This in no way excuses Russia’s violent response, or its broader claim to the right of constraining the sovereign choices of its neighbors. But the trick for U.S. statecraft is to understand when extending U.S. power and ambition risks inciting such reactions, and when holding back is the more sensible option. That is precisely the balance that can be lost under the influence of our own imperative-driven thinking. We feel compelled to act, rebuffing concerns that our policy might spur the same urgent sense of obligation on the other side. And we play our tragic part in the bigger drama, helping to produce a collision of rigid, emotional, compulsive judgments.
In this sense, the idea of imperatives may offer a new way of thinking about security spirals or security dilemmas. In most international relations theory, security dilemmas are thought to arise from general threat perceptions and the broad-based competition for power. Yet great powers, and even bitter rivals, can escape such dynamics much of the time. Rivalry does not always produce escalatory spirals of competition and violence. In fact, such spirals may be especially likely when the actions of one side create within its rival not merely garden-variety threat perceptions, but the more discrete conditions for imperative-driven thinking. It is when one or both nations have their sense of risk and cost suppressed by such moralistic thinking that spirals of instability become more likely. It now appears that this was very likely the case with Putin: His perception of Ukraine’s trajectory over the last decade made invasion seem, to him, inevitable.
Preserving Deliberative Judgment in Ukraine
The risk of imperative-driven judgment carries a few important lessons for the Ukraine crisis. U.S. national security officials should be attuned to signs that they are becoming caught up in imperative-driven policies. That means being on the lookout for arguments or policy statements suffused with emotional language, heavy on claims of limitless stakes in the conflict, full of moralistic appeals to duty and obligation, and contemptuous of anyone who doubts the proposed course of action. Whenever officials, scholars, or citizens hear such appeals, their guard should be up. This does not counsel inaction; indeed, tougher actions toward Russia are likely to be required as the humanitarian crisis intensifies. It only argues for being wary of demands for action based largely on duty and obligation.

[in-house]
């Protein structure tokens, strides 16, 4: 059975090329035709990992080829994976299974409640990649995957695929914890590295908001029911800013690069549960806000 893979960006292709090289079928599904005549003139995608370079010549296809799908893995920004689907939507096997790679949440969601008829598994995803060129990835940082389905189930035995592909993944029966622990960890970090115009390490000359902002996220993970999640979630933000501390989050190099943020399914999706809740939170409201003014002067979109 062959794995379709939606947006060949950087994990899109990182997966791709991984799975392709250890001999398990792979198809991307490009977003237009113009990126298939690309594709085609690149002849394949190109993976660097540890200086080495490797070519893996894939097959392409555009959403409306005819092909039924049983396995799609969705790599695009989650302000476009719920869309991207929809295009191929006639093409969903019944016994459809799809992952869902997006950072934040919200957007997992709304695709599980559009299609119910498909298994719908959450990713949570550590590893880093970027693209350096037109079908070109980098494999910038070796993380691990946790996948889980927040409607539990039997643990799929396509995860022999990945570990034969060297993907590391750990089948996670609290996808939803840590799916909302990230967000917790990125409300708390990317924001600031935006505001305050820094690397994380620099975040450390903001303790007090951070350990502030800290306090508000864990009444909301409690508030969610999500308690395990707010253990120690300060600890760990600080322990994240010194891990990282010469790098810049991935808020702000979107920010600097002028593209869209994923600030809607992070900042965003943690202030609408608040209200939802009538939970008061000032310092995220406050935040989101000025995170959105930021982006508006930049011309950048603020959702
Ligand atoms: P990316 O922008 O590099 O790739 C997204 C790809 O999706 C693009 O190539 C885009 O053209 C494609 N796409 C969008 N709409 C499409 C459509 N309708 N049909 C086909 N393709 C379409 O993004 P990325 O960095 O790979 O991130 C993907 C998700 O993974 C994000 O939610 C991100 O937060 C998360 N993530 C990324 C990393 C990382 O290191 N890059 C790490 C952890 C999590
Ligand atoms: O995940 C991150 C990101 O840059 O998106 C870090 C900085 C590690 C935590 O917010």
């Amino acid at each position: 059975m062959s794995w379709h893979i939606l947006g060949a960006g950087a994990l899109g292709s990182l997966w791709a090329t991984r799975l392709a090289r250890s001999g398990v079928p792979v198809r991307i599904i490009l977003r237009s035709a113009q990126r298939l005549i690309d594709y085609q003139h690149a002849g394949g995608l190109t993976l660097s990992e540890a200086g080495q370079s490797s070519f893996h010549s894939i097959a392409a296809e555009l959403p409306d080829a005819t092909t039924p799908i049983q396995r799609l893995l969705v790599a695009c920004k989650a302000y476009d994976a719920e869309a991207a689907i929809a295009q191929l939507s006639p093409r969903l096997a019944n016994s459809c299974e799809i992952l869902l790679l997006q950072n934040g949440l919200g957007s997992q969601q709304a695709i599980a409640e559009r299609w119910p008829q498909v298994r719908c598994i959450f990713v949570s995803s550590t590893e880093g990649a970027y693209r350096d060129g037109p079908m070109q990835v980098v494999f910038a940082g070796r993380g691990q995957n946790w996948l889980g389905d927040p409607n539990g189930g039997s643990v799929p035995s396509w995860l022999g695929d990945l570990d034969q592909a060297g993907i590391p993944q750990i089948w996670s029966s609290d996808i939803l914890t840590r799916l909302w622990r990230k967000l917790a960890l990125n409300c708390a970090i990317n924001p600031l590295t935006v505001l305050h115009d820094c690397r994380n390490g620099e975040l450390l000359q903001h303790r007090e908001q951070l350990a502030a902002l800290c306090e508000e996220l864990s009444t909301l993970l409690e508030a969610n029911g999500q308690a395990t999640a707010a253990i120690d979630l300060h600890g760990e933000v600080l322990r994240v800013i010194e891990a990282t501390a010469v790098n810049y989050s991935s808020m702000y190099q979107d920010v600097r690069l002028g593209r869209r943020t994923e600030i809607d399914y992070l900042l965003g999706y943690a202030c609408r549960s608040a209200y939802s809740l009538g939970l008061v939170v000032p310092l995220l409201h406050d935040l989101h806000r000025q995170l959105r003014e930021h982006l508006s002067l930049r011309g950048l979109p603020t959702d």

Ultimately, the best answer to imperative-driven tragedies is robust deliberation, both public and inside government, that performs exactly the sort of outcome-based, consequentialist analysis the purveyors of imperatives seek — even if unconsciously — to avoid. Key questions we should be asking about any proposed action in Ukraine include: Will this policy make a measurable difference in the war? Does it risk crossing some objectively defined escalatory threshold, such as the conduct of actual combat operations? What might Russia make of the act? How might it respond? Are there alternatives that would achieve the same effect, with lower risk? What are the possible second-order effects? Does the act accord with American national interests at stake?
The effect of imperative-driven judgment is to brush aside such inconvenient questions. Had enough of them been asked — by the right people, at the right time, with the needed seriousness — the United States might have avoided catastrophes like the Bay of Pigs or the invasion of Iraq. Global peace is at stake in the wider war that could spread from Ukraine. In this crisis, the United States does confront one undeniable obligation: to ask the right questions before, rather than after, taking large-scale action; to check its sense of duty and moralistic commitment; and, this time, to be sure it finds its way to wise action, rather than a road to disaster.
Michael J. Mazarr is a senior political scientist at the nonprofit, nonpartisan RAND Corporation and the author of Leap of Faith: Hubris, Negligence, and America’s Greatest Foreign Policy Tragedy (PublicAffairs, 2019).
Image: Ukraine Ministry of Defence